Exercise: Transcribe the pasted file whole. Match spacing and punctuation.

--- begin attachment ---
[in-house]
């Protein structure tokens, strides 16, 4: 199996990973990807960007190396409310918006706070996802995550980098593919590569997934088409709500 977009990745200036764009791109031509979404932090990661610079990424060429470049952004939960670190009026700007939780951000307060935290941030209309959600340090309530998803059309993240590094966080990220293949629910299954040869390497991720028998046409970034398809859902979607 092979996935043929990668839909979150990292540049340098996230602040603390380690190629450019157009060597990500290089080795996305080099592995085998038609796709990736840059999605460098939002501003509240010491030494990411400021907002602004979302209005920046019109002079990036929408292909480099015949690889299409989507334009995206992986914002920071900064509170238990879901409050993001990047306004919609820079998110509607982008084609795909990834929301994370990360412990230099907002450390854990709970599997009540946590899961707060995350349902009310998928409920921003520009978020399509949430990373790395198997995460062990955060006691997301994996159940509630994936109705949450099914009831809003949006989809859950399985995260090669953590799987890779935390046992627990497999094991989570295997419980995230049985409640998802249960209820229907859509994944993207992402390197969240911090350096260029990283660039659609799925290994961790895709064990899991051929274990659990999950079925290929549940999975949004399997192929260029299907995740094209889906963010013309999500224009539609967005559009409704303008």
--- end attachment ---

[in-house]
């Protein structure tokens, strides 16, 4: 199996990973990807960007190396409310918006706070996802995550980098593919590569997934088409709500 977009990745200036764009791109031509979404932090990661610079990424060429470049952004939960670190009026700007939780951000307060935290941030209309959600340090309530998803059309993240590094966080990220293949629910299954040869390497991720028998046409970034398809859902979607 092979996935043929990668839909979150990292540049340098996230602040603390380690190629450019157009060597990500290089080795996305080099592995085998038609796709990736840059999605460098939002501003509240010491030494990411400021907002602004979302209005920046019109002079990036929408292909480099015949690889299409989507334009995206992986914002920071900064509170238990879901409050993001990047306004919609820079998110509607982008084609795909990834929301994370990360412990230099907002450390854990709970599997009540946590899961707060995350349902009310998928409920921003520009978020399509949430990373790395198997995460062990955060006691997301994996159940509630994936109705949450099914009831809003949006989809859950399985995260090669953590799987890779935390046992627990497999094991989570295997419980995230049985409640998802249960209820229907859509994944993207992402390197969240911090350096260029990283660039659609799925290994961790895709064990899991051929274990659990999950079925290929549940999975949004399997192929260029299907995740094209889906963010013309999500224009539609967005559009409704303008």